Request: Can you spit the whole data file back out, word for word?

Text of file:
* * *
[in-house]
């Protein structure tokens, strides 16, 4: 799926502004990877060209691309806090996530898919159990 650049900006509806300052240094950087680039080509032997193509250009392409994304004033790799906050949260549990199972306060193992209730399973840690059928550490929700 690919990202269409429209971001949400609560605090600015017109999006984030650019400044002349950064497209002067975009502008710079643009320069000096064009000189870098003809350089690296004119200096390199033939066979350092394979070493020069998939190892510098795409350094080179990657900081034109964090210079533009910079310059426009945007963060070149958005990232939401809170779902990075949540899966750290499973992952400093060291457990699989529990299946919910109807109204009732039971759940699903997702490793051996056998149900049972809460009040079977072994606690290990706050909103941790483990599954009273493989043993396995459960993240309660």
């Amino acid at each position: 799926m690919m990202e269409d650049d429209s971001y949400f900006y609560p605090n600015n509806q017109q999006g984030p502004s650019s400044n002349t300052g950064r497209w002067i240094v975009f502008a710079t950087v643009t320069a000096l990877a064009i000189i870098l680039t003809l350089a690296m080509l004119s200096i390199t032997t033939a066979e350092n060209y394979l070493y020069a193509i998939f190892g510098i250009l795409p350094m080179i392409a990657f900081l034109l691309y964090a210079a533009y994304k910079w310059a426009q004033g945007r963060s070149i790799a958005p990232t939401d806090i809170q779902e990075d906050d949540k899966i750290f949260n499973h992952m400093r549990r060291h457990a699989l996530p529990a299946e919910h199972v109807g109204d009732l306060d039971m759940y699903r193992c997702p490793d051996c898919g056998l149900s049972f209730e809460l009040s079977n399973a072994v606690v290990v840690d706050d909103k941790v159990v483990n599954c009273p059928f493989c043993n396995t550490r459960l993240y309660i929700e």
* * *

[in-house]
């Protein structure tokens, strides 16, 4: 799926502004990877060209691309806090996530898919159990 650049900006509806300052240094950087680039080509032997193509250009392409994304004033790799906050949260549990199972306060193992209730399973840690059928550490929700 690919990202269409429209971001949400609560605090600015017109999006984030650019400044002349950064497209002067975009502008710079643009320069000096064009000189870098003809350089690296004119200096390199033939066979350092394979070493020069998939190892510098795409350094080179990657900081034109964090210079533009910079310059426009945007963060070149958005990232939401809170779902990075949540899966750290499973992952400093060291457990699989529990299946919910109807109204009732039971759940699903997702490793051996056998149900049972809460009040079977072994606690290990706050909103941790483990599954009273493989043993396995459960993240309660």
């Amino acid at each position: 799926m690919m990202e269409d650049d429209s971001y949400f900006y609560p605090n600015n509806q017109q999006g984030p502004s650019s400044n002349t300052g950064r497209w002067i240094v975009f502008a710079t950087v643009t320069a000096l990877a064009i000189i870098l680039t003809l350089a690296m080509l004119s200096i390199t032997t033939a066979e350092n060209y394979l070493y020069a193509i998939f190892g510098i250009l795409p350094m080179i392409a990657f900081l034109l691309y964090a210079a533009y994304k910079w310059a426009q004033g945007r963060s070149i790799a958005p990232t939401d806090i809170q779902e990075d906050d949540k899966i750290f949260n499973h992952m400093r549990r060291h457990a699989l996530p529990a299946e919910h199972v109807g109204d009732l306060d039971m759940y699903r193992c997702p490793d051996c898919g056998l149900s049972f209730e809460l009040s079977n399973a072994v606690v290990v840690d706050d909103k941790v159990v483990n599954c009273p059928f493989c043993n396995t550490r459960l993240y309660i929700e």